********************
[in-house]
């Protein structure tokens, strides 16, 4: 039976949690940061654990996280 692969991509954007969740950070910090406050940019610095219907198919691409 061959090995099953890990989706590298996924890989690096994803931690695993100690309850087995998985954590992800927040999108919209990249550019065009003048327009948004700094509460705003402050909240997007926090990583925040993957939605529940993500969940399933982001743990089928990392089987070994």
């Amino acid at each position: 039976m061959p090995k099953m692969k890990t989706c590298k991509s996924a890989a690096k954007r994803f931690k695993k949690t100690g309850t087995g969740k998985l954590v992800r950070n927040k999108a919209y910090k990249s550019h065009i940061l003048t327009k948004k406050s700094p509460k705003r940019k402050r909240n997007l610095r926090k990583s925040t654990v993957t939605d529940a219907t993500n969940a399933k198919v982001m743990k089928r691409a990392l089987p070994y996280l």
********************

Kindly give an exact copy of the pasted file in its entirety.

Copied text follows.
[in-house]
């Protein structure tokens, strides 16, 4: 039976949690940061654990996280 692969991509954007969740950070910090406050940019610095219907198919691409 061959090995099953890990989706590298996924890989690096994803931690695993100690309850087995998985954590992800927040999108919209990249550019065009003048327009948004700094509460705003402050909240997007926090990583925040993957939605529940993500969940399933982001743990089928990392089987070994």
């Amino acid at each position: 039976m061959p090995k099953m692969k890990t989706c590298k991509s996924a890989a690096k954007r994803f931690k695993k949690t100690g309850t087995g969740k998985l954590v992800r950070n927040k999108a919209y910090k990249s550019h065009i940061l003048t327009k948004k406050s700094p509460k705003r940019k402050r909240n997007l610095r926090k990583s925040t654990v993957t939605d529940a219907t993500n969940a399933k198919v982001m743990k089928r691409a990392l089987p070994y996280l």